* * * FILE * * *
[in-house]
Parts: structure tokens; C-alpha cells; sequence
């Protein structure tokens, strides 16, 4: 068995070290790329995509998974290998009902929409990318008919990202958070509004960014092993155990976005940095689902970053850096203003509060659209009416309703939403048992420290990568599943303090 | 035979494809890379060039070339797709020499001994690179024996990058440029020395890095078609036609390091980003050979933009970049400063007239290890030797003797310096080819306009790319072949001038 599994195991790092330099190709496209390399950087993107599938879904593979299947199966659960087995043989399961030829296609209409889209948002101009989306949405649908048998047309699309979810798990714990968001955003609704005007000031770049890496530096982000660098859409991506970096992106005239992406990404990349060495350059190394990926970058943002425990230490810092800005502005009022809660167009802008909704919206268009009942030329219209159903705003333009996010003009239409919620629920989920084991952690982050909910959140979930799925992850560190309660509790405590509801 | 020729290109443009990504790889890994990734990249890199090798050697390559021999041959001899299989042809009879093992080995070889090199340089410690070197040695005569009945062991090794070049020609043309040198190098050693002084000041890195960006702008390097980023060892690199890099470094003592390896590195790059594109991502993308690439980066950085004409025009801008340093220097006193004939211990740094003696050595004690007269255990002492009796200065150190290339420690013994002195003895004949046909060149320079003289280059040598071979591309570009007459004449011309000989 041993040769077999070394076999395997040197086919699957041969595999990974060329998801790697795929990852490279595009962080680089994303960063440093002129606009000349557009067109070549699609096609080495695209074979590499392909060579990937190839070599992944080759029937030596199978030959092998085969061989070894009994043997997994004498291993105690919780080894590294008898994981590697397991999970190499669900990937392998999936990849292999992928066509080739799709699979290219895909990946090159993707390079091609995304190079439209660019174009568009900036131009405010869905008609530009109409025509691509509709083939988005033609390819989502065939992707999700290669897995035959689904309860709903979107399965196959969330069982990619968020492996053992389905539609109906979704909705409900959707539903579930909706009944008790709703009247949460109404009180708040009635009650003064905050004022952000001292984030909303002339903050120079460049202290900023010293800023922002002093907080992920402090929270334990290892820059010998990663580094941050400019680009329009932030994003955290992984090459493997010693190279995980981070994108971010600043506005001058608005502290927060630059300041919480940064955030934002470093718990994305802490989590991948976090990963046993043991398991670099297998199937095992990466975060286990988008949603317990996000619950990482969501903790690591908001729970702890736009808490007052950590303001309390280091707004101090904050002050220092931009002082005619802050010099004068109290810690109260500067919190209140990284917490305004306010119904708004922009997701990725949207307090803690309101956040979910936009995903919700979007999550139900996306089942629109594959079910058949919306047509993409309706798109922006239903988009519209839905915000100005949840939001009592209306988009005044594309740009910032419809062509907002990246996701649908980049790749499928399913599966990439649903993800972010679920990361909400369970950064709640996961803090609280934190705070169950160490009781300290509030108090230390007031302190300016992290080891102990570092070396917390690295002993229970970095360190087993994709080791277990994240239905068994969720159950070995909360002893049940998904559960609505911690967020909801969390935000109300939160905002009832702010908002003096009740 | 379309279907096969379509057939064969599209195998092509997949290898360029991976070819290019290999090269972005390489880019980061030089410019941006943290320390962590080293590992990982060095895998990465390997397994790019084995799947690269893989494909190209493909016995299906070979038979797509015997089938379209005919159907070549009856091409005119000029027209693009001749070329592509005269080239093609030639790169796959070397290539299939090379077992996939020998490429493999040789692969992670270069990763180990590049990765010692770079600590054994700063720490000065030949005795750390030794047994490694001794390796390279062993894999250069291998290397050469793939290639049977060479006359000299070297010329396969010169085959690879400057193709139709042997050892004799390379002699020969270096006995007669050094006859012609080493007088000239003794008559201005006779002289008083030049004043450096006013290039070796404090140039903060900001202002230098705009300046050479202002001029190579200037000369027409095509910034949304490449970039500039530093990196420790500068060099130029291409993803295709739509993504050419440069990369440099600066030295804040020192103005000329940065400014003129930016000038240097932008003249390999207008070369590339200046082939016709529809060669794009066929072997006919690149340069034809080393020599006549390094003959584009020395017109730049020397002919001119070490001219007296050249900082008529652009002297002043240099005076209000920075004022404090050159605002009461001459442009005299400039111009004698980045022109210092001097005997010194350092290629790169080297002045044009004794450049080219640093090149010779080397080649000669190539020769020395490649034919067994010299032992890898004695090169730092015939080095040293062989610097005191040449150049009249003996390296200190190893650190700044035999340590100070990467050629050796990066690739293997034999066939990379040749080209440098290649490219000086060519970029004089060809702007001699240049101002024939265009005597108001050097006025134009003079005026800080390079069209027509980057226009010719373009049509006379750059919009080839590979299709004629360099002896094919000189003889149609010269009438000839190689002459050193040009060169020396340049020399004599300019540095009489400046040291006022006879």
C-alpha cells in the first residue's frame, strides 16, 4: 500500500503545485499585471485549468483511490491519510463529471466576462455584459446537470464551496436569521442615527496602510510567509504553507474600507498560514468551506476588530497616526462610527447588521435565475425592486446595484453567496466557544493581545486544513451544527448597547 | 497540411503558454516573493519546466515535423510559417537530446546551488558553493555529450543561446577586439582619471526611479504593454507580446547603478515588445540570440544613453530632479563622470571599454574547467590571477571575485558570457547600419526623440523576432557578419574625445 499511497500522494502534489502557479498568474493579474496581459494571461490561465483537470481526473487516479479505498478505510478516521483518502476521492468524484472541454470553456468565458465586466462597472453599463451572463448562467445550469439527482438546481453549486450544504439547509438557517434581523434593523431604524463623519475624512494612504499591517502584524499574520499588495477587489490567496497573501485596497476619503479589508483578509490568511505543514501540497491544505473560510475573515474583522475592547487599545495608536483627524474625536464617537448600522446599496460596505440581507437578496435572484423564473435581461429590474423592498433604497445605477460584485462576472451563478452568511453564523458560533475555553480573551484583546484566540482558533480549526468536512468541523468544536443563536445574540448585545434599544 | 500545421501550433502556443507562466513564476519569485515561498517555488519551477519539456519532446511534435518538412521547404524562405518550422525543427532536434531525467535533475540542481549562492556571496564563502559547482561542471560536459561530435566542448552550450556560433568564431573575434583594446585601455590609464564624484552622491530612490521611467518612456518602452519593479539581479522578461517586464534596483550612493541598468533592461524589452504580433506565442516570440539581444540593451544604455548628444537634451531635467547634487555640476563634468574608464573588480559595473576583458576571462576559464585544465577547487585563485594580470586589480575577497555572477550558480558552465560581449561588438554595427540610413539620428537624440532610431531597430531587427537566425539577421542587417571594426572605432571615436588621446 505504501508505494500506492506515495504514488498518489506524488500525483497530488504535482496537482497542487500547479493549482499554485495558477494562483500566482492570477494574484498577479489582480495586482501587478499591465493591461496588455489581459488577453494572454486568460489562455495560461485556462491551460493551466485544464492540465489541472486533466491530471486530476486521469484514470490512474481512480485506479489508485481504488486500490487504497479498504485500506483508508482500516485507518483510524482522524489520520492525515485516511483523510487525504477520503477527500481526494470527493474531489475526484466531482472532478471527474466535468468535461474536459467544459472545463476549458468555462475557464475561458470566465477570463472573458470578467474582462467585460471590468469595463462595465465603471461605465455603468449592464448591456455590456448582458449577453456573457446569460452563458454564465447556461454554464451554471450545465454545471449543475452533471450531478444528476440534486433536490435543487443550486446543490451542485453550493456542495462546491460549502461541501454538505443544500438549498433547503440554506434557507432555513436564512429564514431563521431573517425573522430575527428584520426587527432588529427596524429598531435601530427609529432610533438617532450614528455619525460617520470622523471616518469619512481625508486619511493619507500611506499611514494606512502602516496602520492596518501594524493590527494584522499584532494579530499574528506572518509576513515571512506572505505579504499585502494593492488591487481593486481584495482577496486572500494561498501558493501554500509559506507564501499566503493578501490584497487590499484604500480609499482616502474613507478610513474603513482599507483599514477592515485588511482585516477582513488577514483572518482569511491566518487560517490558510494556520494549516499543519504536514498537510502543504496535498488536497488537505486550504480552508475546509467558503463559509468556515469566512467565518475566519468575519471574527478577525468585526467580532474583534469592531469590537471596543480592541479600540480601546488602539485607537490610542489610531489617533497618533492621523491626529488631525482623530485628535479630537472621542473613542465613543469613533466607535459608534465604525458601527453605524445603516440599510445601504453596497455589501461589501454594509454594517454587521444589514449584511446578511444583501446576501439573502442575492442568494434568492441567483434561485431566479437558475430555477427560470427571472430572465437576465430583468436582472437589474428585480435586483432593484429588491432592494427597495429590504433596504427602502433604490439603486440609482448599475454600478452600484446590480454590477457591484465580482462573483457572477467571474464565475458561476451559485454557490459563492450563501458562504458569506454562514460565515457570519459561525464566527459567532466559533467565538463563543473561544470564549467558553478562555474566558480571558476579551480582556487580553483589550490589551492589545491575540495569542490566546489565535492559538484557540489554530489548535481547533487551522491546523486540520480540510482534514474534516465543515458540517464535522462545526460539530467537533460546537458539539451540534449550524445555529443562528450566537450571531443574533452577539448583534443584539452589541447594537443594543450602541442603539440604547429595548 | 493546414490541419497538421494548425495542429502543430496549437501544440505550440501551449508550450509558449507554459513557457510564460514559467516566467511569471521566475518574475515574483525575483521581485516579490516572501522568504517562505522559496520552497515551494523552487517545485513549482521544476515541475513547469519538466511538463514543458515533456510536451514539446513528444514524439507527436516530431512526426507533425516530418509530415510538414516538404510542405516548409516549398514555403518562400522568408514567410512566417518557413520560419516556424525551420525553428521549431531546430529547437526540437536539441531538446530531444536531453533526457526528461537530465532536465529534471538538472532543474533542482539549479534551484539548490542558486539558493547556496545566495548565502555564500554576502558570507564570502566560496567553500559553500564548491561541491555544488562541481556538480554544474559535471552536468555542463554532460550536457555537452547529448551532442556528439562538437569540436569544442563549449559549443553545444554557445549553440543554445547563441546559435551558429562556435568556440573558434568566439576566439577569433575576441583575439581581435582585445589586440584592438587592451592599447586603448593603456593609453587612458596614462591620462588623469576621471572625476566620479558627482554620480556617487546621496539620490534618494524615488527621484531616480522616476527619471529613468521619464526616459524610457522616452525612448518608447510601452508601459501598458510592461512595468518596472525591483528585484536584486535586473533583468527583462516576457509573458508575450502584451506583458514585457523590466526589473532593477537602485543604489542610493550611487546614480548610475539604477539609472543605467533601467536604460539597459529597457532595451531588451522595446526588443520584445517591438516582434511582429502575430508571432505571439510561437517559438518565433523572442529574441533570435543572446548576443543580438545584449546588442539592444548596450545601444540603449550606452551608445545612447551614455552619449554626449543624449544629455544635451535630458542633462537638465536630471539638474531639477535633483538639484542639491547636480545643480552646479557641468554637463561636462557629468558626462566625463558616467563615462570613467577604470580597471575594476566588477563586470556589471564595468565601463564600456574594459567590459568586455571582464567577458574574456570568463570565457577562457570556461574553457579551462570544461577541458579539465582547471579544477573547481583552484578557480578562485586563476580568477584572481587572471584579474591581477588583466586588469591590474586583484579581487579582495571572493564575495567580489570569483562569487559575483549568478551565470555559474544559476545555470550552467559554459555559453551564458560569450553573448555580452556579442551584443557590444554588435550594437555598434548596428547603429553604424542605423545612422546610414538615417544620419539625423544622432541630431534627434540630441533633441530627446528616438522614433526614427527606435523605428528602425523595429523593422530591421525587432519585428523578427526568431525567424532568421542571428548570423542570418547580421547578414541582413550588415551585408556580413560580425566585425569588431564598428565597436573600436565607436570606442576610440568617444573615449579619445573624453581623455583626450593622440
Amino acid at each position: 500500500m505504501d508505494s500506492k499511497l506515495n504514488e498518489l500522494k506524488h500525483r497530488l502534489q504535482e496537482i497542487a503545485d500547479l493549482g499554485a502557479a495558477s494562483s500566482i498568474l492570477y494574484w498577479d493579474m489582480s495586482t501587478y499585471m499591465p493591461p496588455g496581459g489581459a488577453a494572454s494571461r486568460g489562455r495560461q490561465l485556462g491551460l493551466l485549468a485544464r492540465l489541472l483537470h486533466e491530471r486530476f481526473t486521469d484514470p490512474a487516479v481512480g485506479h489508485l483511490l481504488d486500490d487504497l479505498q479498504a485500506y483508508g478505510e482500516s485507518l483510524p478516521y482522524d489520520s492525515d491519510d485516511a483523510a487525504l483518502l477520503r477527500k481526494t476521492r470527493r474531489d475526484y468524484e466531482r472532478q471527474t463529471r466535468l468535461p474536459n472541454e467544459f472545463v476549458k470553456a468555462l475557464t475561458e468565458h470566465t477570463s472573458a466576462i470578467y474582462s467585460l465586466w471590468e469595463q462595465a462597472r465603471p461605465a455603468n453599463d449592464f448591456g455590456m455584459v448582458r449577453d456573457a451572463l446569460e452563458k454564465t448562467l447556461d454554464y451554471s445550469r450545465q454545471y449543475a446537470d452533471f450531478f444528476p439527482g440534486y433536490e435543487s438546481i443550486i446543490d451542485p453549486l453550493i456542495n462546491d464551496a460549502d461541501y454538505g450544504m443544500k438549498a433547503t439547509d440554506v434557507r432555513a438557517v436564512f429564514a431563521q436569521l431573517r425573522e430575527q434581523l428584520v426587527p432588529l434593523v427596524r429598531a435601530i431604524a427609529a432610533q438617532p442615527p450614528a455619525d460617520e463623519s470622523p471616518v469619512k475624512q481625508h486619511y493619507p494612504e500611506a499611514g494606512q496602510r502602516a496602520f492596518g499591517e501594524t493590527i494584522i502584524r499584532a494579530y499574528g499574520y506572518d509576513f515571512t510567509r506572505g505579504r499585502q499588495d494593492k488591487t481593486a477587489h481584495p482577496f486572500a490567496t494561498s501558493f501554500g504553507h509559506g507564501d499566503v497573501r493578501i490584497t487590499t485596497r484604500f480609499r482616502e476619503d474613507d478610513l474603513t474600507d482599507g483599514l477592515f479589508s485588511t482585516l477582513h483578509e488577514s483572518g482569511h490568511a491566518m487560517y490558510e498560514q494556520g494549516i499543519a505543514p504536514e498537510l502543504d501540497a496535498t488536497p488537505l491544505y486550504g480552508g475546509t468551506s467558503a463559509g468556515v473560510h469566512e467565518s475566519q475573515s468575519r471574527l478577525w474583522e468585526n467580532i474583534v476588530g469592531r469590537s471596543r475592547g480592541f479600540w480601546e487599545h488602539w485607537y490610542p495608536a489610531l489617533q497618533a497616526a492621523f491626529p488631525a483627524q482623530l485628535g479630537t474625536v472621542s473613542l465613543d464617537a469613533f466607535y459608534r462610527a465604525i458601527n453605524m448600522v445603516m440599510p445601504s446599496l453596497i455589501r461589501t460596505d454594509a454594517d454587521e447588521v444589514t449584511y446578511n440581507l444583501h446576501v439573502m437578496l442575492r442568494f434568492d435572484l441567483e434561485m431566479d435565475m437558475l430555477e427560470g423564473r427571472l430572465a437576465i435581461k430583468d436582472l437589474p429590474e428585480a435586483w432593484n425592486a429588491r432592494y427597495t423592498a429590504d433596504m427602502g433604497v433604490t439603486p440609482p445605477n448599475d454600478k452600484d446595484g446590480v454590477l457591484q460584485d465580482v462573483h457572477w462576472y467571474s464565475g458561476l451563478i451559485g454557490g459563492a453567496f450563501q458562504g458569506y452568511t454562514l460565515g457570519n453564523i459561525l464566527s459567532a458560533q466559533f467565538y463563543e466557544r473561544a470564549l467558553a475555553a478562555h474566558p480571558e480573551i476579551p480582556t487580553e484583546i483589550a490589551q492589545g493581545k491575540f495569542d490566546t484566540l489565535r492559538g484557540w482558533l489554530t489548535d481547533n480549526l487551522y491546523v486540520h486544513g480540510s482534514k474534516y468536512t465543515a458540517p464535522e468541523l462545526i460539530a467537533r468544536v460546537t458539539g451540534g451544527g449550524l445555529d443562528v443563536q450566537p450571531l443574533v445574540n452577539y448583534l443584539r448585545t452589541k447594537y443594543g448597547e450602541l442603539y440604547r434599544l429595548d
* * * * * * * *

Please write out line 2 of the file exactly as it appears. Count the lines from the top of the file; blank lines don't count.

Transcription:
Parts: structure tokens; C-alpha cells; sequence